Embracing Your Fragrant Ethnic Food

Apr 06, 2023

Have you watched the movie "My Big Fat Greek Wedding?" 

There was a scene where the main character, Toula, was sitting in her elementary school cafeteria at lunchtime. Her classmates had standard "lunch" food of sandwiches while Toula had moussaka (a Greek eggplant dish similar to lasagna). The other girls teased her, calling her food "Moose Caca." Toula was visibly ashamed of her "lunch weirdness."

I never had moments like that growing up around food-- probably because my family saved the super ethnic food for my second lunch at home. Not to mention most of my classmates were the children of immigrants too. However, I remember having a lot of moments that pointed out my differences, and relative lack of privilege once I was out in the world. A few examples: 

  • My high school classmates kept up with all the after-school activities while I stopped them to start working at 14. I wasn't ashamed of working, but I often felt like I missed out on something. There was some freedom that I missed out on.
  • The kids who took unpaid internships in the summer during college could just go home after a long day, whereas I headed to work from 5- 9 pm after a full day as an intern to have some money to pay for my personal needs. I usually worked weekends too. No one pointed that difference out, but it definitely put my peers' economic privilege in stark contrast to my own.

There were times I would look around resentfully. Why couldn't I just go to school, have a nice apartment close to campus and not worry about working while attending school full-time?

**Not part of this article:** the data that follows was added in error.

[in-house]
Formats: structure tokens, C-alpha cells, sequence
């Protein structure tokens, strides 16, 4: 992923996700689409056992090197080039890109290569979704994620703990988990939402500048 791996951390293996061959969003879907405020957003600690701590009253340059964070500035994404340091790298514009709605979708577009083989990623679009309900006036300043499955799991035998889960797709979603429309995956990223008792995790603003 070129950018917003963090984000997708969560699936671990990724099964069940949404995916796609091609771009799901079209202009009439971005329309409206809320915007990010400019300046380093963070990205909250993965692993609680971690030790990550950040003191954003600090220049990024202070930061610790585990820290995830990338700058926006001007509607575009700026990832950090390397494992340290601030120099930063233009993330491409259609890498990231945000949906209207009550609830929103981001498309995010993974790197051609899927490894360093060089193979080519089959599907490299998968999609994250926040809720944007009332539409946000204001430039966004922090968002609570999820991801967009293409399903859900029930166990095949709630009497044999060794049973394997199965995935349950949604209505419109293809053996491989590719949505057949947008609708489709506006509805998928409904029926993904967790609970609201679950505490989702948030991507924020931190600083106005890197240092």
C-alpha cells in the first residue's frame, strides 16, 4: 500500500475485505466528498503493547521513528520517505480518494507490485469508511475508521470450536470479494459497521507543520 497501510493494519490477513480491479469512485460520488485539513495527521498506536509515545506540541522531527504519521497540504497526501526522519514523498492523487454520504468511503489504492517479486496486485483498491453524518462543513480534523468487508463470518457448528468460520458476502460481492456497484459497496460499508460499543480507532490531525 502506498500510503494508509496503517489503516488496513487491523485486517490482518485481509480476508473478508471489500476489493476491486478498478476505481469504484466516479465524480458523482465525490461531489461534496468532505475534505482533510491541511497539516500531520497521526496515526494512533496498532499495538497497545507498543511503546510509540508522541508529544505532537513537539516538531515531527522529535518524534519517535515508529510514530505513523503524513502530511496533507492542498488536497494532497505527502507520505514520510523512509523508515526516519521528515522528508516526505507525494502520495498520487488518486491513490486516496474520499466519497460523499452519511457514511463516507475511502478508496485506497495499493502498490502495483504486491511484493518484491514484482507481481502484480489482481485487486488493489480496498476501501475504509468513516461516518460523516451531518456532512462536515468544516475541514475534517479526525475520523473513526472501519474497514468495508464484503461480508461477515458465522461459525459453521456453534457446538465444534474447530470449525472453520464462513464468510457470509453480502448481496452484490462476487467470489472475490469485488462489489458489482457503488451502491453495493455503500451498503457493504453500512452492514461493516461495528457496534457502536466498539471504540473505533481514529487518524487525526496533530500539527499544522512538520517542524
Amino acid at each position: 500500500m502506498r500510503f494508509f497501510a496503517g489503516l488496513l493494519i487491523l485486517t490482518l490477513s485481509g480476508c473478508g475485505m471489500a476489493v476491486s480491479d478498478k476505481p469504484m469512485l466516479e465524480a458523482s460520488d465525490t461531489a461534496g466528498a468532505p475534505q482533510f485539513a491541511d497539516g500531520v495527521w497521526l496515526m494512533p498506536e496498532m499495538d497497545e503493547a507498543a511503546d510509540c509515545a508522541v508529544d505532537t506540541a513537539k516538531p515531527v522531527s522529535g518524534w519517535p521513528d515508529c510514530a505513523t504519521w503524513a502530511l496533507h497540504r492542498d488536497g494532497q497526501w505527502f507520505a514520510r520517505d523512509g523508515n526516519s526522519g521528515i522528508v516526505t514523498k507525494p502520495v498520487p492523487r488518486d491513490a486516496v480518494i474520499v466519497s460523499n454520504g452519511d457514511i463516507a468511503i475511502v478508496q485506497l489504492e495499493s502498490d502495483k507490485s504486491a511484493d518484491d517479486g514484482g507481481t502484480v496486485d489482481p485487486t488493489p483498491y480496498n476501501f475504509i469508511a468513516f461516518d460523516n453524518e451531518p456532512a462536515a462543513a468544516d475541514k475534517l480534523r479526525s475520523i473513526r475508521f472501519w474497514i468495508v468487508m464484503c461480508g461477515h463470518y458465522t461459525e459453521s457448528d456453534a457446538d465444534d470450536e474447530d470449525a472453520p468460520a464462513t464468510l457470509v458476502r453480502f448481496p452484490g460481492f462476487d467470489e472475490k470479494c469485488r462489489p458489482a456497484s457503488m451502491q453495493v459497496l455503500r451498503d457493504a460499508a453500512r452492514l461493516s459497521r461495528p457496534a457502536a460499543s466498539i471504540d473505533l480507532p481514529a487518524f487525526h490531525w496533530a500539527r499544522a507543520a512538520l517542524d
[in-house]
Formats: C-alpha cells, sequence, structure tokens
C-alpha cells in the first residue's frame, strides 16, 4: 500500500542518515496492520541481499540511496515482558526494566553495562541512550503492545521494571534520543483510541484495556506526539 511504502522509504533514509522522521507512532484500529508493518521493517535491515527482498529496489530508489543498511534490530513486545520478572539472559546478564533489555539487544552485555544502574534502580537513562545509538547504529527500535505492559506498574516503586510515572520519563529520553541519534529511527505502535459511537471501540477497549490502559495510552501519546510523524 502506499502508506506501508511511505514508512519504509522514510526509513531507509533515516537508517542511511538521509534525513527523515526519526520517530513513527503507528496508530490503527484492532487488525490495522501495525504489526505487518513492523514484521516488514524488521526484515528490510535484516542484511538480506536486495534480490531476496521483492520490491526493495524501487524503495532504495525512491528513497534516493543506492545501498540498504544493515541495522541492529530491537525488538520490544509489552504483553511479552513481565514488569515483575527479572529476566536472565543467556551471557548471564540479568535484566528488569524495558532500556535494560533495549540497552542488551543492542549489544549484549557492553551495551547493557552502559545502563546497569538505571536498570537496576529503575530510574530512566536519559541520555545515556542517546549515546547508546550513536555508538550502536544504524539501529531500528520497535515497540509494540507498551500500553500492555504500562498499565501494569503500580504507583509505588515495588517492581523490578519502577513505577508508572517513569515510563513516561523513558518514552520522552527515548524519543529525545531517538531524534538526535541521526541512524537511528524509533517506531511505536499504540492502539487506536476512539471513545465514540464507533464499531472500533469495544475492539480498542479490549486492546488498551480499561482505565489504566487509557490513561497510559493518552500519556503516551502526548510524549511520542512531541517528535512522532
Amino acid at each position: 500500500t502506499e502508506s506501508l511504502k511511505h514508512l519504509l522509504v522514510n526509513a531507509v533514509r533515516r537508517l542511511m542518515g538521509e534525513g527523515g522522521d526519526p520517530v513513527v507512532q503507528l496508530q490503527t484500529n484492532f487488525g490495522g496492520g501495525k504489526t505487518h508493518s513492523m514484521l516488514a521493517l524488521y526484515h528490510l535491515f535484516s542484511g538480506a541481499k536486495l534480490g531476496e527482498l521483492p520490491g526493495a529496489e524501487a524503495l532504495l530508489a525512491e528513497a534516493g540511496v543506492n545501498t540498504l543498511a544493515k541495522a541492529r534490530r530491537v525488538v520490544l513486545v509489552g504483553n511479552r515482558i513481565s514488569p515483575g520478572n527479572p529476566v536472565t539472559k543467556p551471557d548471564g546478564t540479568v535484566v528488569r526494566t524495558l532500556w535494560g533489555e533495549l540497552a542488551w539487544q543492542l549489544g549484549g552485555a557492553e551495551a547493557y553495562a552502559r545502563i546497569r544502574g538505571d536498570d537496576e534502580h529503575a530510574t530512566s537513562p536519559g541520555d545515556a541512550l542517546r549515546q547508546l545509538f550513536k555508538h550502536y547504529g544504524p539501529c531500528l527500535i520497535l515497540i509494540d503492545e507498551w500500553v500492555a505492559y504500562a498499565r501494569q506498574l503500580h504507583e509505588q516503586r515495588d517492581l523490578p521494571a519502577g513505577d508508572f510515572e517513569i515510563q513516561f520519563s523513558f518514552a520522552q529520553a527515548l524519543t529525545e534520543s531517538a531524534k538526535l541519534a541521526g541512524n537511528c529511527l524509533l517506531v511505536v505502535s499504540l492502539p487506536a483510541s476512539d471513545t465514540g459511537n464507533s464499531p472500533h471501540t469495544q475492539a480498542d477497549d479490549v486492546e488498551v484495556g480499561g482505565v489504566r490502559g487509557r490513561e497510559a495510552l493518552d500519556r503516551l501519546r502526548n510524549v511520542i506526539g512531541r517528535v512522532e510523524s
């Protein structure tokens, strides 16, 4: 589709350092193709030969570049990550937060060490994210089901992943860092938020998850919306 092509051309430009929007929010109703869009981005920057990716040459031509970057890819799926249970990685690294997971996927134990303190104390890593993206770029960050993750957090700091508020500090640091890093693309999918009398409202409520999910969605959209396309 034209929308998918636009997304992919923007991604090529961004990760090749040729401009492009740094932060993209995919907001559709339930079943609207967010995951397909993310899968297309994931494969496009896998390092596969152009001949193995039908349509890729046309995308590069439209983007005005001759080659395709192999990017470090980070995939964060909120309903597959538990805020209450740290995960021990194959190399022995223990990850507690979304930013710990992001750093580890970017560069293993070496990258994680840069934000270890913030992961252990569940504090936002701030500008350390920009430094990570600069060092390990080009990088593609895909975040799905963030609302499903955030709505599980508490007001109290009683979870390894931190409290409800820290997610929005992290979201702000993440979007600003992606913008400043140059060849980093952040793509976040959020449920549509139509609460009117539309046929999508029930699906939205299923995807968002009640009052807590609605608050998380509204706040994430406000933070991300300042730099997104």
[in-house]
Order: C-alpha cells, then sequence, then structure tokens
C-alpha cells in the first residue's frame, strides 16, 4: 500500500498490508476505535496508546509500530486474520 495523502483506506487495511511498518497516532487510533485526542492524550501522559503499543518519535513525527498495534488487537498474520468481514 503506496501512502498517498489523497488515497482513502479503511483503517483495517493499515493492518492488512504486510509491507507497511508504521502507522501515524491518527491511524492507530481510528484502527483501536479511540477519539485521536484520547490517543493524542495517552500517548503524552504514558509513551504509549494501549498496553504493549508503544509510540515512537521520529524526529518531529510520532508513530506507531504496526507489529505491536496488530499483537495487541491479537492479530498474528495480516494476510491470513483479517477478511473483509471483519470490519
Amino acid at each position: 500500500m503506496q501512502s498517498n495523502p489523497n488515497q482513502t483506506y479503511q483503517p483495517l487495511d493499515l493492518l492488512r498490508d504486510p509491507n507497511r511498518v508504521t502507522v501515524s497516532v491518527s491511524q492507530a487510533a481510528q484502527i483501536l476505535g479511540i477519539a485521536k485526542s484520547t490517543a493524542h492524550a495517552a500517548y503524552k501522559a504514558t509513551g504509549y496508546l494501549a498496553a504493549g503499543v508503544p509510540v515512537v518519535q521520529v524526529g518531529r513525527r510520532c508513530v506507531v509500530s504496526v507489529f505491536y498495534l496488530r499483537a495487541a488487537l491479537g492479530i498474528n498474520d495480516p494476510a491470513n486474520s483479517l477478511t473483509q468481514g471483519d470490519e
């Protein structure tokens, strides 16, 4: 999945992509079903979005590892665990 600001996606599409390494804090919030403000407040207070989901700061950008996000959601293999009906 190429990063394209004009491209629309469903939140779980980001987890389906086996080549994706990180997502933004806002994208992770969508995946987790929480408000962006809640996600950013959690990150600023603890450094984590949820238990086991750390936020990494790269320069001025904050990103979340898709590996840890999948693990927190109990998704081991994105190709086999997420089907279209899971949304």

However, when I think about how far I've come as a person, and how far my parents and grandparents have come, I can't help but be so proud of that trajectory. My grandmother was one of 18 children born on a farm in rural Puerto Rico. My mother was a teen mother and the first in her family to go to college. My father came to the US alone at 24 with whatever little savings he had and knowing one person(that one person was supposed to pick him up from the airport and never showed up). Despite all that, I am here running a successful wealth management firm, a graduate of two amazing universities, I have beautiful healthy children, and a level of financial abundance my grandmother never dreamt of. 

When I consider that, I feel my struggle and remember I need to embrace not only my fragrant ethnic food but also my family's progressive journey too- the beautiful and ugly. It's what made me who I am today. 

If you are a first-gen wealth builder and feeling frustrated at your lack of financial progress- or find yourself comparing your financial journey to someone else's, please remember how far you and your people have come. It might have taken Connor's family 5 generations to be in a position for him to inherit money. You are building a career, establishing a life in America, and building wealth in 1 or 2 generations. You're in the same room as Connor and killing it too.

Remember that Rome wasn't built in a day. Remember that generational wealth takes effort(starting a business, learning new skills to increase your earning power), intentionality(knowing what you're building for and how you want to do it), and consistency(doing the same boring activities like saving and investing for years). 

Give yourself and your parents some grace. You're doing great. 



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